Abstract

The Ellisras Basin, with very large coal resources, is fault-bounded along its southern and northern margins and is a graben-type depository. The study area is situated in the south-western part of the Limpopo Province of the Republic of South Africa, where the basin is influenced by three major fault zones, the Eenzaamheid Fault delineating its southern limit, the Zoetfontein Fault near its northern limit and the Daarby Fault, with a down-throw of approximately 350 m towards the north-east. Sedimentological facies changes also influence the continuity of the coal zones, with deterioration in coal development.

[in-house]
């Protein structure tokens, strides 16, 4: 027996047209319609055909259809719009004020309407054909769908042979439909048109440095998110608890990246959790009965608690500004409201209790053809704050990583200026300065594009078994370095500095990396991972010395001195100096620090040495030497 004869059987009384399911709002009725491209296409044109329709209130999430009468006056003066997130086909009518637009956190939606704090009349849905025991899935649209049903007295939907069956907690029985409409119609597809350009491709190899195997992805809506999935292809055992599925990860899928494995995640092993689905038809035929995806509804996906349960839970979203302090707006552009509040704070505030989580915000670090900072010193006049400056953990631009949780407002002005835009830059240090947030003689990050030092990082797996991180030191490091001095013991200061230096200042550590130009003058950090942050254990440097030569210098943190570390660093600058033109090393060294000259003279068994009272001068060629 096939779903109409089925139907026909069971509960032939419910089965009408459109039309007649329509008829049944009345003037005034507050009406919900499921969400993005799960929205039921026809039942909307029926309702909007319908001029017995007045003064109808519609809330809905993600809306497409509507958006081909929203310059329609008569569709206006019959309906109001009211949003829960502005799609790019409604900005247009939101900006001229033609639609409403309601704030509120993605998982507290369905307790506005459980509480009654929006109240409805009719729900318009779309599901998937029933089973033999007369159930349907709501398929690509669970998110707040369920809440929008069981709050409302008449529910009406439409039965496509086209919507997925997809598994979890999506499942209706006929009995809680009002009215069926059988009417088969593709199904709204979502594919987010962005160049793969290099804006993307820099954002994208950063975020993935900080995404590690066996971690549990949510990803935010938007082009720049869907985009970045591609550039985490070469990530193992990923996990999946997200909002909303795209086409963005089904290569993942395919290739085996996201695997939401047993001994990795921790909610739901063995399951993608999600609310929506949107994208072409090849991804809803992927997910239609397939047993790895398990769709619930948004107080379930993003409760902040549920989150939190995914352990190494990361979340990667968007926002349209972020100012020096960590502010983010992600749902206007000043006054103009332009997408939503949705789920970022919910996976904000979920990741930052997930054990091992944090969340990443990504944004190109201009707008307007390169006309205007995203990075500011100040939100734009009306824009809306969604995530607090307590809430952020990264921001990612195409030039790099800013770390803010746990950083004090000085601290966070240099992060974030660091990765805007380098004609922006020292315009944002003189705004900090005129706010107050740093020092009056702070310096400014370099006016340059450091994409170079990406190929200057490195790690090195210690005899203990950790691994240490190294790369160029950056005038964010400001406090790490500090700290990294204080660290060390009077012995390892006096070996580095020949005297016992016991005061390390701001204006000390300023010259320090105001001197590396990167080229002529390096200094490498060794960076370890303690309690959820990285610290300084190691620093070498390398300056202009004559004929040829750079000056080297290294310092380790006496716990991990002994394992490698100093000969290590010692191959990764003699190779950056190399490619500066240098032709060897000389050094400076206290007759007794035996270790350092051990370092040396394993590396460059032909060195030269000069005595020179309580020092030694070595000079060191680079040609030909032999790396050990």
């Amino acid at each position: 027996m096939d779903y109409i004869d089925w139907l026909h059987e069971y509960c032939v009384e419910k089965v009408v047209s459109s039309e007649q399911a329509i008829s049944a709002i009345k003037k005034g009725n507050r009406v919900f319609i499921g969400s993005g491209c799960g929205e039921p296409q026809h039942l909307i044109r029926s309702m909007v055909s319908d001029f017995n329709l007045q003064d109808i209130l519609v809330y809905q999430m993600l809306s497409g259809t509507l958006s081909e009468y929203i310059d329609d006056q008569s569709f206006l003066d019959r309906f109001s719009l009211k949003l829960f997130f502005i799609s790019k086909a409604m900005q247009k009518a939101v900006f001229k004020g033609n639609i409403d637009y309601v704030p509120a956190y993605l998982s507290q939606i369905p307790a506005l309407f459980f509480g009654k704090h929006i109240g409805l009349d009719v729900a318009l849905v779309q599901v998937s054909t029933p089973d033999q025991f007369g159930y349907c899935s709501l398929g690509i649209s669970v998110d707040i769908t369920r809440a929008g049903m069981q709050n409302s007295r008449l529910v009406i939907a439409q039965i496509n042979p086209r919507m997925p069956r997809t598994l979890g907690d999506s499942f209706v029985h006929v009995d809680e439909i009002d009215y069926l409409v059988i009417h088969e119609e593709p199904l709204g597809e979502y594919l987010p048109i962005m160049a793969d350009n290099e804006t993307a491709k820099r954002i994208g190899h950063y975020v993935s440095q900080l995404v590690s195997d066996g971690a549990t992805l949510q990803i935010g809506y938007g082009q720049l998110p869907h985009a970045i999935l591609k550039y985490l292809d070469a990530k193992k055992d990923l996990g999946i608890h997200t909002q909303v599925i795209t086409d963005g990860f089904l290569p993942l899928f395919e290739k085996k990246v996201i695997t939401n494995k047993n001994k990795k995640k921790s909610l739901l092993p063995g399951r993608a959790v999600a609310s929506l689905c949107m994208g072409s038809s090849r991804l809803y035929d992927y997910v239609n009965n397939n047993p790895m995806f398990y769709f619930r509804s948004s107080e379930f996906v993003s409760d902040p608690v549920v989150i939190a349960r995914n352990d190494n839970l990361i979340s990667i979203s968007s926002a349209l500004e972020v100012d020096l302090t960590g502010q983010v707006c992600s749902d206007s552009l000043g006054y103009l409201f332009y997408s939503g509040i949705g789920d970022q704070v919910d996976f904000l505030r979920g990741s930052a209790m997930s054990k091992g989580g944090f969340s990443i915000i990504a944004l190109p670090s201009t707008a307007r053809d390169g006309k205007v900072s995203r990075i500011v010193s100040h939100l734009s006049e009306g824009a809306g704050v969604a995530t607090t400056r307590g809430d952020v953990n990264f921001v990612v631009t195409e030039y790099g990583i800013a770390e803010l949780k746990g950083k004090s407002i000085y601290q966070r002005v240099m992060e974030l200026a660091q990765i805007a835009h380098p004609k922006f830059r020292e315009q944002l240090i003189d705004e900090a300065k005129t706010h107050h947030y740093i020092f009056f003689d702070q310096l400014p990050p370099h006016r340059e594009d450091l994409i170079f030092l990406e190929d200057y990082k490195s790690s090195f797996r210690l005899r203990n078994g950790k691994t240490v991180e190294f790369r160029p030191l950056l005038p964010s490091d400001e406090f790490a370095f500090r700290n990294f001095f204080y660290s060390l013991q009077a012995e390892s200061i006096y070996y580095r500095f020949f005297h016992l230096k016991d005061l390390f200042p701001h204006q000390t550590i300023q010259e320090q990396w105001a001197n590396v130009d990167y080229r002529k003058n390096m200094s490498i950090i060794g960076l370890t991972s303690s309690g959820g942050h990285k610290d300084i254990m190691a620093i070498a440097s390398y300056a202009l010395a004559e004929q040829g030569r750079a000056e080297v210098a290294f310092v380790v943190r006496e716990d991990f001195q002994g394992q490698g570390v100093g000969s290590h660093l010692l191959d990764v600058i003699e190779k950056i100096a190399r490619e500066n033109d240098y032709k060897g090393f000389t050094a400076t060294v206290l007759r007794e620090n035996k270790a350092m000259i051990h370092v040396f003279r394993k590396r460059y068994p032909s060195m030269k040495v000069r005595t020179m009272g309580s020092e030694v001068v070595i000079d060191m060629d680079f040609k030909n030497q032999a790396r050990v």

The use of slimline geophysical methods to log lithologies is a technique which has been tried and tested in industry over a long time. In the study area the correlation between the measured densities derived from the traditional method of air and water measurement and those derived from Vectar processed derived densities from geophysical logging is better than 95%. As a method of “fingerprinting” the various coal zones and samples it was decided to calculate the distribution of relative densities in the chosen geological intersection. The data were then used to portray geophysically derived relative density cumulative distribution line diagrams (GDCDD) of the various lithotypes on either a sample-by-sample or zone-by-zone basis. Using the classification method proposed, the various coal seams and zones can be correlated to a high degree and discrepancies easily identified. The lateral correlation between lithologies can be described accurately and substantiated, thereby providing a competent evaluator with an invaluable method in classifying coal resources in the Ellisras Basin.

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